Charles C. Camosy is Assistant Professor of Christian Ethics at Fordham University in New York City. His most recent book is Peter Singer and Christian Ethics: Beyond Polarization and he regularly contributes to CatholicMoralTheology.com.
Perhaps “Anti-Christ” is too strong? After all, Singer is a chaired professor at Princeton University and arguably the world’s most influential living philosopher. His Animal Liberation has been translated into more than twenty languages and is the book most responsible for bringing the concerns of non-human animals to the Western world’s attention. Whether he is writing for Cambridge University Press, giving a public lecture, or writing an Op-Ed in the New York Times, one cannot ignore Peter Singer. Indeed, Australia recently awarded their native son their highest honor “for eminent service to philosophy and bioethics as a leader of public debate and communicator of ideas in the areas of global poverty, animal welfare and the human condition.”
But some reacted to his receiving the award by calling it “madness.” Many Christians consider him to be a leader of a “culture of death”, especially given his very public support of infanticide and euthanasia of the mentally disabled. Many disability rights groups have come out strongly against his view. Singer has been essentially silenced in German-speaking areas, where (given their checkered past) they are especially unforgiving of those who advocate for euthanasia. The last few times he has spoken in these areas Singer has been shouted down so loudly that he could not deliver his presentation. One time a protester leapt onto the stage, forcibly removed Singer’s glasses, and stamped on them.
Much of the academy doesn’t like him either. Three years ago I explained to one of my favorite senior ethicists that I was writing a book on Singer and was even going to meet him for an (obviously) vegan lunch in Manhattan. His reaction? “Be careful, Charlie, you’re going to like him.” And yes, despite being a pro-life Christian ethicist, I have come to like Peter Singer. Since that lunch-meeting I have debated him twice in his courses at Princeton and he has presented in my graduate bioethics seminar at Fordham; he and I gave the opening papers at a conference at Oxford last year called Christian Ethics Engages Peter Singer; we organized and planned an international conference at Princeton designed to find new ways to think and speak about abortion; and we are currently working on planning an event that would challenge Christians to take non-human animals far more seriously than we currently do. Through all of these experiences I have found Singer to be friendly and compassionate. He is willing to listen to an argument from almost anyone, and is unburdened by any sort of academic pretension is so doing. He is motivated by an admirable desire to respond to the suffering of human and non-human animals, and an equally admirable willingness to logically follow his arguments wherever they lead.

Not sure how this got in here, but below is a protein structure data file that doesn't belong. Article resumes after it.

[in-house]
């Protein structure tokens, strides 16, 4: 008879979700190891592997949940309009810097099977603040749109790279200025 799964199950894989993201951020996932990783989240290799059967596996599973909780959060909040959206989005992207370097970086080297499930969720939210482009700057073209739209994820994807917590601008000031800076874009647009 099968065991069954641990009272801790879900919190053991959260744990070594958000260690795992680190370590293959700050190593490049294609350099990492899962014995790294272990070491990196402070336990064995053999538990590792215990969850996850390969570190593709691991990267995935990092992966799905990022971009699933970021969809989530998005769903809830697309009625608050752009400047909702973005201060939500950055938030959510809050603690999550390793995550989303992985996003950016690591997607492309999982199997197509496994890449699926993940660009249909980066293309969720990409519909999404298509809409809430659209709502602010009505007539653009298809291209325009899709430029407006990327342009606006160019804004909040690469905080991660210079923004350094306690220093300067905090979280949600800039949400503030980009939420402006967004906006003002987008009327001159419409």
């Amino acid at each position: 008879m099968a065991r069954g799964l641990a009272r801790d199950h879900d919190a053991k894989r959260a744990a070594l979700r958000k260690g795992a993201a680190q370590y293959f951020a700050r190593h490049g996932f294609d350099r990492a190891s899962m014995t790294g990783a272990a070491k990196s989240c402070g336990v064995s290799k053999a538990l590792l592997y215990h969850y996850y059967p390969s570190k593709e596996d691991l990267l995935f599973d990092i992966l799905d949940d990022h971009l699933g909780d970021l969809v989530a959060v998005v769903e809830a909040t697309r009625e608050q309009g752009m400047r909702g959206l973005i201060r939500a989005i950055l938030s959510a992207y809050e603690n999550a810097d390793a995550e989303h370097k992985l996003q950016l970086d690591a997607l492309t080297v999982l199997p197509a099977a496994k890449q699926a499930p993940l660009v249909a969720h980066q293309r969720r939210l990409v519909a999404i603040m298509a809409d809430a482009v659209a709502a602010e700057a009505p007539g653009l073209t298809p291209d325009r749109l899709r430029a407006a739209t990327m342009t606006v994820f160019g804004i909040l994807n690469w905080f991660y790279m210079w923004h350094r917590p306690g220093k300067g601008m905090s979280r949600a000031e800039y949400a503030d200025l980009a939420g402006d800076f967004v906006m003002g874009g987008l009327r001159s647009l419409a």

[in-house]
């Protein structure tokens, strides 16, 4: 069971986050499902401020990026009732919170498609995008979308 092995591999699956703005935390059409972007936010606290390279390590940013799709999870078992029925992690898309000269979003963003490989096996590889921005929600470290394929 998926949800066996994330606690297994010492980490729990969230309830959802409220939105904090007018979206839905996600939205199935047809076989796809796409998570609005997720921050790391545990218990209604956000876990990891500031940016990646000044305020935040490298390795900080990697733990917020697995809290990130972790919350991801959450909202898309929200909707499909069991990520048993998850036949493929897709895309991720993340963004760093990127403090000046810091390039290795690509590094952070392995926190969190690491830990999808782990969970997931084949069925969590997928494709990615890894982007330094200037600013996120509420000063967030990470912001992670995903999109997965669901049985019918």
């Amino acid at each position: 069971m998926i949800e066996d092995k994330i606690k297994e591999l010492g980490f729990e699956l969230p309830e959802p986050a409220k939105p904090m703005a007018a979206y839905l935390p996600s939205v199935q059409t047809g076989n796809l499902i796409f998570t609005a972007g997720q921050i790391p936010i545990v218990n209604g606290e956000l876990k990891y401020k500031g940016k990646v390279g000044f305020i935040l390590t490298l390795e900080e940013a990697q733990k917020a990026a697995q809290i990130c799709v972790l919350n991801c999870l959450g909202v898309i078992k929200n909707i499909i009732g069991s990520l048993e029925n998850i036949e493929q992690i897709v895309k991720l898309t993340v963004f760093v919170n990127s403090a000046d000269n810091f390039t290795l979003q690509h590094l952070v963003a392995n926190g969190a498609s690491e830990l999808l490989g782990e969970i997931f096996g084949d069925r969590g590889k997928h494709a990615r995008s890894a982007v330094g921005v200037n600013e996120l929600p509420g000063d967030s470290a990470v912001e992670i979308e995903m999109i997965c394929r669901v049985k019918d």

But this is all consistent with Christians still considering Singer our enemy. After all, he attacks many of the vulnerable populations Christians are called to defend. He has criticized a Christian ethic as incoherent and dependent on pretense. He claims that the West needs another “Copernican Revolution” to fully extricate ourselves from the stranglehold of Christianity.
But in my new book Peter Singer and Christian Ethics: Beyond Polarization, I show that the disagreements between us are remarkably narrow. Though Singer is pro-choice for infanticide, on all the numerous and complicated issues related to abortion but one (it turns out to be complex argument about the moral value of “active” potential vs. “passive” potential), Peter Singer sounds an awful lot like Pope John Paul II.
I also show that Singer is even closer to Christianity when it comes to poverty and non-human animals. An authentically Christian ethic understands that all of creation has been pronounced “good” by God independent of human beings, and even Pope Benedict (now known in some circles as the “Green Pope”) has condemned factory farming of non-human animals as inconsistent with God’s word. And Singer himself is aware of how much he has in common with Catholic social teaching on our radical duties to the poor. Indeed, both approaches claim that one is guilty of indirect homicide if one fails to aid someone who will otherwise die—even if this person requires nothing more from us than a $200 donation to an organization like Catholic Relief Services.
Singer has admitted that he can work with Christians on matters of poverty, non-human animals, and ecological devastation. In his recent encyclical Caritas in Veritate, Pope Benedict said that Christians should engage in “fraternal collaboration” with non-believers in the service of justice and peace in our world. Let me make the counter-intuitive suggestion that Peter Singer is precisely the kind of collaborator with whom we should engage.